Rubin makes some good points, but he couldn't be more wrong on one point that he keeps saying. The players protesting DO NOT have a right to free speech. They work for a private company, this isn't a 1st amendment issue. There is no right to free speech in private companies. Rubin is right that the players can choose to protest by kneeling during the national anthem, and may face consequences for their actions. But right to free speech? Nope.

Not to mention that the NFL is hypocritical when it comes to what they allow players to do, to make a point about something. Players are allowed to disrespect the flag, but aren't allowed to wear a sticker on their helmets to honor police who were murdered. They aren't allowed to wear pink cleats to honor their mothers who had breast cancer, unless it's in breast cancer awareness month.


Everyone has a right to free speech Rick, even within the confines of the company they work for.
They may be punished for it, but they have the right to express their views which means that no private company can prohibit a person expressing their personal views about something though they most certainly CAN punish them IF there is just cause.

Paul,

The 1st amendment simply does not apply to private companies.

https://www.americanbar.org/publications/insights_on_law_andsociety/15/winter-2015/chill-around-the-water-cooler.html
If this use of economic power to punish speech sounds un-American, remember that the First Amendment limits only the government’s ability to suppress speech. It provides that “Con­gress shall make no law . . . abridging the freedom of speech.” Courts have extended this prohibition to all feder­al, state, and local government officials but have consistently emphasized that the First Amendment’s strictures do not apply to private-sector employers. Accordingly, the only people who enjoy First Amendment protection vis-à-vis their employers are people employed by the government.
1 Corinthians 1:9
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Audie wrote:
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Re: Making political statements in sports

Postby PaulSacramento » Fri Sep 29, 2017 4:59 am

Is there a caveat in the 1st amendment?

As I discovered today, there is an actual RULE in the NFL about the anthem:


The specific rule pertaining to the national anthem is found in the NFL Game Operations Manual. It states:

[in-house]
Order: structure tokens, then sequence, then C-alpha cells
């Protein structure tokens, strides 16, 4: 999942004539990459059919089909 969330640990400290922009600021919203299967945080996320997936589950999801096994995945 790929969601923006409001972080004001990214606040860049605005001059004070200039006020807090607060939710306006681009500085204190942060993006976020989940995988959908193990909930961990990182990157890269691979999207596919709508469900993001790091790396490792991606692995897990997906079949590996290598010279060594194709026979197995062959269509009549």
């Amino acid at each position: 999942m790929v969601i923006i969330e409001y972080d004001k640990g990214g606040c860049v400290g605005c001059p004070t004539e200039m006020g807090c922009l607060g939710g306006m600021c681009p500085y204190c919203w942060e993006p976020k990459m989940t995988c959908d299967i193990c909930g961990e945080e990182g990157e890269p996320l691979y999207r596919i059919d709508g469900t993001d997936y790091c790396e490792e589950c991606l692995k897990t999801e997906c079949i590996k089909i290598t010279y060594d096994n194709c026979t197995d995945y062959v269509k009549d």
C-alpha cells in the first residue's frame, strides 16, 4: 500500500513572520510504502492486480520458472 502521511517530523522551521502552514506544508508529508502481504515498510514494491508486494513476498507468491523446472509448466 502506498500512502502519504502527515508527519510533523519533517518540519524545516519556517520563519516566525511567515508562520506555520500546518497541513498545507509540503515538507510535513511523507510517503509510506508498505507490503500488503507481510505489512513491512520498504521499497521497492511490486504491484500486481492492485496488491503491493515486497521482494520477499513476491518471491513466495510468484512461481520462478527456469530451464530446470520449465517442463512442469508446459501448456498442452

The National Anthem must be played prior to every NFL game, and all players must be on the sideline for the National Anthem.

During the National Anthem, players on the field and bench area should stand at attention, face the flag, hold helmets in their left hand, and refrain from talking. The home team should ensure that the American flag is in good condition.

It should be pointed out to players and coaches that we continue to be judged by the public in this area of respect for the flag and our country.

Failure to be on the field by the start of the National Anthem may result in discipline, such as fines, suspensions, and/or the forfeiture of draft choice(s) for violations of the above, including first offenses.


This person clearly states his case with conviction and facts:

https://youtu.be/LCvhM8aKC5w

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Re: Making political statements in sports

Postby RickD » Fri Sep 29, 2017 5:04 am

Paul,

Even if those rules are written, it's up to the discretion of the NFL to discipline or not discipline. Which gets back to the point I made before, about the NFL and its hypocrisy when it comes to "free speech". They simply pick and choose what "free speech" they will allow.
1 Corinthians 1:9
9 God is faithful, through whom you were called into fellowship with His Son, Jesus Christ our Lord.

Audie wrote:
"Christianity is not a joke, but it has some very poor representatives."


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PaulSacramento
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Re: Making political statements in sports

Postby PaulSacramento » Fri Sep 29, 2017 5:07 am

This is how it is SUPPOSED to work:

https://youtu.be/2KHEwLaxULc

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Re: Making political statements in sports

Postby PaulSacramento » Fri Sep 29, 2017 5:08 am

RickD wrote:Paul,

Even if those rules are written, it's up to the discretion of the NFL to discipline or not discipline. Which gets back to the point I made before, about the NFL and its hypocrisy when it comes to "free speech". They simply pick and choose what "free speech" they will allow.

Oh, agreed 100%, no argument there.
The NFL has no problem censoring and punishing "free speech" that THEY want to punish and censor.